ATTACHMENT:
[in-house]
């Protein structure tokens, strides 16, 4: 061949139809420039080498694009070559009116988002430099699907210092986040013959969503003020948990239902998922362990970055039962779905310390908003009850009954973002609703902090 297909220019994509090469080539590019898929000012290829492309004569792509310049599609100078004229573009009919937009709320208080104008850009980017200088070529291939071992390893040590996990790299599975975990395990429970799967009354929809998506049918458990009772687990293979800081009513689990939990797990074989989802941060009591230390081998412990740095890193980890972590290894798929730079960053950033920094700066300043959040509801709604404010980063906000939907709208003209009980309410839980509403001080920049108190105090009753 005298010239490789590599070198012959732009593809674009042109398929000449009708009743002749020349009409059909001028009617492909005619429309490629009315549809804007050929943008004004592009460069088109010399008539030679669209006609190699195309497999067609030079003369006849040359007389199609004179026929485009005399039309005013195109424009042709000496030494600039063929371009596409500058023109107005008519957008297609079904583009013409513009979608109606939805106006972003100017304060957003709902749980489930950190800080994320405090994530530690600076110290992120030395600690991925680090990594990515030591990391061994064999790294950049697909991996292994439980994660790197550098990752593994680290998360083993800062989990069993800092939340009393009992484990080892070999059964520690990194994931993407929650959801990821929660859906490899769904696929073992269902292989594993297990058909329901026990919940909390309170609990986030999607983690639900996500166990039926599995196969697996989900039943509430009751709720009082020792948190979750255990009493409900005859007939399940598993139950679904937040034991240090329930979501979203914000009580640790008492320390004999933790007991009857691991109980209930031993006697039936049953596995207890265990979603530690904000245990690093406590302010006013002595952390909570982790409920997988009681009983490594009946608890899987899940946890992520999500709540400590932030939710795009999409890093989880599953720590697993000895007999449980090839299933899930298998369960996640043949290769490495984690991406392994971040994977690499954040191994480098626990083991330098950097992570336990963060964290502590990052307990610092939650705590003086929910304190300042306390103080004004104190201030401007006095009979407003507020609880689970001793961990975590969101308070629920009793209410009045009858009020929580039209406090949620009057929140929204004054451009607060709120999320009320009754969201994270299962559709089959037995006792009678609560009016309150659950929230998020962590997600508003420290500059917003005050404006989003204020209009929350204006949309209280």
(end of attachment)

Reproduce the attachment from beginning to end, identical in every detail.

[in-house]
């Protein structure tokens, strides 16, 4: 061949139809420039080498694009070559009116988002430099699907210092986040013959969503003020948990239902998922362990970055039962779905310390908003009850009954973002609703902090 297909220019994509090469080539590019898929000012290829492309004569792509310049599609100078004229573009009919937009709320208080104008850009980017200088070529291939071992390893040590996990790299599975975990395990429970799967009354929809998506049918458990009772687990293979800081009513689990939990797990074989989802941060009591230390081998412990740095890193980890972590290894798929730079960053950033920094700066300043959040509801709604404010980063906000939907709208003209009980309410839980509403001080920049108190105090009753 005298010239490789590599070198012959732009593809674009042109398929000449009708009743002749020349009409059909001028009617492909005619429309490629009315549809804007050929943008004004592009460069088109010399008539030679669209006609190699195309497999067609030079003369006849040359007389199609004179026929485009005399039309005013195109424009042709000496030494600039063929371009596409500058023109107005008519957008297609079904583009013409513009979608109606939805106006972003100017304060957003709902749980489930950190800080994320405090994530530690600076110290992120030395600690991925680090990594990515030591990391061994064999790294950049697909991996292994439980994660790197550098990752593994680290998360083993800062989990069993800092939340009393009992484990080892070999059964520690990194994931993407929650959801990821929660859906490899769904696929073992269902292989594993297990058909329901026990919940909390309170609990986030999607983690639900996500166990039926599995196969697996989900039943509430009751709720009082020792948190979750255990009493409900005859007939399940598993139950679904937040034991240090329930979501979203914000009580640790008492320390004999933790007991009857691991109980209930031993006697039936049953596995207890265990979603530690904000245990690093406590302010006013002595952390909570982790409920997988009681009983490594009946608890899987899940946890992520999500709540400590932030939710795009999409890093989880599953720590697993000895007999449980090839299933899930298998369960996640043949290769490495984690991406392994971040994977690499954040191994480098626990083991330098950097992570336990963060964290502590990052307990610092939650705590003086929910304190300042306390103080004004104190201030401007006095009979407003507020609880689970001793961990975590969101308070629920009793209410009045009858009020929580039209406090949620009057929140929204004054451009607060709120999320009320009754969201994270299962559709089959037995006792009678609560009016309150659950929230998020962590997600508003420290500059917003005050404006989003204020209009929350204006949309209280």